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Selmec Student Traditions


The predecessor of our university, the Selmecbánya Academy was the cradle of a whole range of student traditions. During the centuries these customs became traditions and `moved' to Sopron and then to Miskolc with the Academy. 

Freshmen arriving at the university (their traditional name is Pagans) are called Balek (`dupe') after they have undergone some tuition and examining. After passing the filter comprehensive tests, the student turns into a Firma (`a character') so as to become a Firma Gleaming in Divine Light later, and, after receiving a degree, a Veteran. The most glamorous occasions for carrying on these traditions are the department parties where students sing their traditional Bursch songs. The Baleks are christened, the Firmas are initiated into their roles and graduating students get their traditional ribbons, mugs and rings at these parties.


 

Graduation ceremony


The expression comes from the Latin word ‘Valete’, which means ‘farewell’.
It was used by students, studying in higher education institutions of mining, metallurgy and forestry, to say farewell to their institutions and friends. From this it follows that, like almost all traditions, its origins can be found in Selmecbánya. The students in the year of ‘valete’ are represented by the ‘valete committee’, the head of which is the ‘valete president’, who is elected by students by secret ballot. The members of the committee are selected by the president because he knows who he can trust and who he wishes to work together with. Members of the ‘valete’ year organise, among others, the ‘ring inauguration’, the ‘mug inauguration’ and the ‘band inauguration’ ceremonies, as well as the ‘valete ball’ event and the ‘farewell walks’. Farewell walks have been the ceremony of students graduating from colleges since 1830.
 

Traditional student party

These are undoubtedly the most ceremonial and most prestigious events, which have managed to keep their traditional Selmec character very closely. The first traditional ceremonies were events where students mainly discussed professional issues, at the end of which some fun and revelry took place. Later, when students of forestry also started to take part, the professional character became less and less prominent: joy and unlimited but still highbrow entertainment became typical. Officials of the traditional student ceremonies are as follows:

  • Praeses (president/chairman): He is in charge of governing the ceremony. He appoints the officials. The words of the chairman are sacrosanct. Everyone has to obey him unconditionally. He can keep in touch with freshmen (called ‘dupes’) via the Fuchsmajor because condescending to freshmen is beneath his dignity. His band is white, which allegedly represents justice.
  • Fuchsmajor (freshmen guard): His task is to provide help to ‘dark dupes’. If one of them wishes to raise a point during a ceremony he or she has to approach the ‘freshmen guard’, who, as an interpreter, will mediate to the chairman. He sits at the freshmen’s table. His band is black, which represents the (mental) darkness of the freshmen.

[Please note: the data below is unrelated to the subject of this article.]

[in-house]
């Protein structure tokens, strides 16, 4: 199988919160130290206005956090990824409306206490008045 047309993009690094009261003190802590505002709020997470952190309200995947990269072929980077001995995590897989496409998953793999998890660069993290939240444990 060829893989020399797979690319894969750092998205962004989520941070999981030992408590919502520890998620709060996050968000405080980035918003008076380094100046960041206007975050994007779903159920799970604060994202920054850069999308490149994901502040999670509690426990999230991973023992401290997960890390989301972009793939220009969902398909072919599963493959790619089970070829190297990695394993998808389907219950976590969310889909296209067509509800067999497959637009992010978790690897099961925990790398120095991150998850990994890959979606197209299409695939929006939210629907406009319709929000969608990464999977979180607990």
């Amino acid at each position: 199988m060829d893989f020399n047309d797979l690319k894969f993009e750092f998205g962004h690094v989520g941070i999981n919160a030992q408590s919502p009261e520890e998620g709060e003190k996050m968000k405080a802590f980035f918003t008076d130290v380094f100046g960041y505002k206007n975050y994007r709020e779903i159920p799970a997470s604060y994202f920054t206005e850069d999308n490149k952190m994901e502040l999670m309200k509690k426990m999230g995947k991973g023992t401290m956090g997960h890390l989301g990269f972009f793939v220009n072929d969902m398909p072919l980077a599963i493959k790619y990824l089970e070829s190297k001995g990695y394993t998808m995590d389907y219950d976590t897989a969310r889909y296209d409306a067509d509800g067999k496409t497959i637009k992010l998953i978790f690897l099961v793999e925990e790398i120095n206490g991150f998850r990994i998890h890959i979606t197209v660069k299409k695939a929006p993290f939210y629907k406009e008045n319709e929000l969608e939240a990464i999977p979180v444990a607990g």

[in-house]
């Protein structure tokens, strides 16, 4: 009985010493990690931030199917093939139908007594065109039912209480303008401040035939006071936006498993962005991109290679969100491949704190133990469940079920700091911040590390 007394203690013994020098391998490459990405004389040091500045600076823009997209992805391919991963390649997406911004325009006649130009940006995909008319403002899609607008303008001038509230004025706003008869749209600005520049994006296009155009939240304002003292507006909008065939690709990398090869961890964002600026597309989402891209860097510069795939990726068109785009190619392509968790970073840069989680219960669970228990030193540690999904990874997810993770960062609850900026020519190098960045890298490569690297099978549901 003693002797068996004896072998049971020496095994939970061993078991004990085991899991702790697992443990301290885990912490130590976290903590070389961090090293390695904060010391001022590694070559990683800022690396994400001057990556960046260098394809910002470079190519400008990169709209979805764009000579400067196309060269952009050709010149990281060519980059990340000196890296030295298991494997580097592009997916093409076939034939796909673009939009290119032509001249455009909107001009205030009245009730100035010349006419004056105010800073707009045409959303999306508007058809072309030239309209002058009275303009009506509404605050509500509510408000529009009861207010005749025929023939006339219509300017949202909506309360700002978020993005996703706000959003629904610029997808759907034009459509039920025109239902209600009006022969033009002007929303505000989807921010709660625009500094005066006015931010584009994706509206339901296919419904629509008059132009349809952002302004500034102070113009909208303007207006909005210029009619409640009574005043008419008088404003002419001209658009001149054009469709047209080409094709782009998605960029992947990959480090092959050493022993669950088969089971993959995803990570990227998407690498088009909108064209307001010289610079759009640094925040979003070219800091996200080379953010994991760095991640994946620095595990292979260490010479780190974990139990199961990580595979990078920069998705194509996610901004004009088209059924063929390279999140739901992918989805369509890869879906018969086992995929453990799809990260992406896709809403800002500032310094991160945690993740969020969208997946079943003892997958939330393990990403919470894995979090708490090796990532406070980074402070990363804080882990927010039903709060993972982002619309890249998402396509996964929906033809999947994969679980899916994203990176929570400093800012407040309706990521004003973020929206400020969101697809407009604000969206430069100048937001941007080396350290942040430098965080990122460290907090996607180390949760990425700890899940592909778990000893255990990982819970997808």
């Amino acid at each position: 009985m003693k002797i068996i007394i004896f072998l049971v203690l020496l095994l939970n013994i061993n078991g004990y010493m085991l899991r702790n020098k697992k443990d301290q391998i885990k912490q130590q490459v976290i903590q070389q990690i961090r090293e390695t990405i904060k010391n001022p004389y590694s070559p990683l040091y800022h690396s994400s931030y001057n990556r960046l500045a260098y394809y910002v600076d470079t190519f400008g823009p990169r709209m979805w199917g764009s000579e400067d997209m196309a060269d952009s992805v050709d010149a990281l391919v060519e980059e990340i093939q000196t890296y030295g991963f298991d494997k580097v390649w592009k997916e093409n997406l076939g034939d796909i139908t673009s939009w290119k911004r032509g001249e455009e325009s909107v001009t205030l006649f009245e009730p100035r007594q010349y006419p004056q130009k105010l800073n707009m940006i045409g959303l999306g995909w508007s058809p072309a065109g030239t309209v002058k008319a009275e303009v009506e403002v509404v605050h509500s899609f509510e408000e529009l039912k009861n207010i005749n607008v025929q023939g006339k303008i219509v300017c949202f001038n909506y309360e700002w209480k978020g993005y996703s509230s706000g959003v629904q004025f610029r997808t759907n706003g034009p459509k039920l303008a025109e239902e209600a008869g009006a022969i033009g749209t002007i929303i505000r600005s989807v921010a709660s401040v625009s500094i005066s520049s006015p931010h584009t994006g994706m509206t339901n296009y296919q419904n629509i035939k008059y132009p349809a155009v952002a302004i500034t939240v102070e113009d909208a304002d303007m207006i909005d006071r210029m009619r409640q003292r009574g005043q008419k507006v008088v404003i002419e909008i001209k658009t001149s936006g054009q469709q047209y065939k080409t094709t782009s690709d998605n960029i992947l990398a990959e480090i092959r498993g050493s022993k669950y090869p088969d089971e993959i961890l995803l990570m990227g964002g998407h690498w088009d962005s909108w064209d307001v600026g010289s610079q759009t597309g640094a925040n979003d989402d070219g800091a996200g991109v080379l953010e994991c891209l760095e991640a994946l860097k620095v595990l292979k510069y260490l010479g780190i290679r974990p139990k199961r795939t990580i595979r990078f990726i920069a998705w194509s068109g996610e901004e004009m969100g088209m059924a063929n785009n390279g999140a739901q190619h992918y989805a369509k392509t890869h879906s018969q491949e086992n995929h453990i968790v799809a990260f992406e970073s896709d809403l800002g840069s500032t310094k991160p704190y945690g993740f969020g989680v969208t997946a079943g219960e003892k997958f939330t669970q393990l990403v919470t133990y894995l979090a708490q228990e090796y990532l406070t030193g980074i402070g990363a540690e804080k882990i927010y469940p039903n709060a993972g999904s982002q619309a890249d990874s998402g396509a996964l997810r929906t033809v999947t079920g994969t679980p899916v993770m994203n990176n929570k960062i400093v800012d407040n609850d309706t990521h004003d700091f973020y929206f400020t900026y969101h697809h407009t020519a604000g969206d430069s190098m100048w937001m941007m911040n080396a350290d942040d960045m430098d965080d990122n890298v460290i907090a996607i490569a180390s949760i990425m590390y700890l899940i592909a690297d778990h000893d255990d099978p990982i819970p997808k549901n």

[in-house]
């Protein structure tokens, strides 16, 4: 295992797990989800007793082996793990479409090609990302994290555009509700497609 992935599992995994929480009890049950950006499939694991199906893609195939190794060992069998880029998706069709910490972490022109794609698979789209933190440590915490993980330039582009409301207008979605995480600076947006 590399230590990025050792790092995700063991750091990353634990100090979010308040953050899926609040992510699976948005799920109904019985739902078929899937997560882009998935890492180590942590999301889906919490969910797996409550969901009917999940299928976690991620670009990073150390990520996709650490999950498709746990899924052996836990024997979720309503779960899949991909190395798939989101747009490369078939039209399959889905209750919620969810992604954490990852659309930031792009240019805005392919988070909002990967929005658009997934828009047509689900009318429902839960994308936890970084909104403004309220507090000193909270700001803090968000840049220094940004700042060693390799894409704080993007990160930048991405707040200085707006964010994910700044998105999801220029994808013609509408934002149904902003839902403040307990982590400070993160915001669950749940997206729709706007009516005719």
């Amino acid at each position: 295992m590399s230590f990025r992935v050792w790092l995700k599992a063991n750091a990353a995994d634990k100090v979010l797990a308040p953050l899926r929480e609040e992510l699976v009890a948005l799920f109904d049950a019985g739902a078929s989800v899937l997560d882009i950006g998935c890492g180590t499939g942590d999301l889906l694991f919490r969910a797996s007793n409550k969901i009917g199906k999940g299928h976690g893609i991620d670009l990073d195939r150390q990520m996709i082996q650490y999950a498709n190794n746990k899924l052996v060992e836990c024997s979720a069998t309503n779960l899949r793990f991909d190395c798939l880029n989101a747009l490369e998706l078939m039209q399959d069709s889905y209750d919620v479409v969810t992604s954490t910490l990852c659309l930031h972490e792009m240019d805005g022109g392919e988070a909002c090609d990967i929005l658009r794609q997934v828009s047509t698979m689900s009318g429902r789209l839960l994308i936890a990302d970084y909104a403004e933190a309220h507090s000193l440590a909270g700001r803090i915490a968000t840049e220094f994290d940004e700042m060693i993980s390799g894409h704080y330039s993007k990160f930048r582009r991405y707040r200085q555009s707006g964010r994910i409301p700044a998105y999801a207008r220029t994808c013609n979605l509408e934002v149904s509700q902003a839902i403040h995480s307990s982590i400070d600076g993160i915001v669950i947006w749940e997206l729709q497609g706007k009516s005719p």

• Contrapunct (echo): Originally, his task was to repeat the chairman’s words accurately but more loudly. It was necessary because the chairman’s voice was not always heard in the rambling premises, so he had to convey his speech word by word. Now his role is to cheer up the ceremony by way of his funny comments. The chairman usually appoints two students to this position who stay at the opposite end of the hall. Their bands are yellow, representing being jealous of the chairman.
  • Cantus Praeses (song intoner): His task is to intone the relevant songs during a traditional ceremony. Two people hold this position and stay near the chairman’s table. Their bands are red, representing fieriness.
  • Major Domus: His task is to make the arrangements for of the ceremony: booking a hall, furnishing it, purchasing beer, bread and lard, and onions, as well as providing props. He receives the guests and shows them to their seats. He prepares the bye-law and appoints the officials without bands. He sits near the chairman’s table. His band is blue, which represents integrity.
  • Gullet Guards (Leibfuchs): They are the bartenders of the ceremony. The Major domus appoints gullet guards for each banded official and the Consequence. He appoints gullet guards also for special guests. Their task is to ensure that they always have beer in their mugs. The whole ceremony has gullet guards who ensure that there is always beer on the tables.
  • Consequence: This position was established in Sopron. His task is to draw the consequence in case the chairman makes a mistake by drinking a whole mug of beer to the lees, which is preceded by a loud “Vivat Praeses” cry.

The traditional ceremony takes place according to a scenario prepared by the Praeses in advance. Behaviour at a ceremony is governed by the rules that are read out for the participants by the Major Domus, as they are listed in the bye-law, so that nobody should leave the ceremony shamefacedly before its end.

Anthem of Faculty of Economics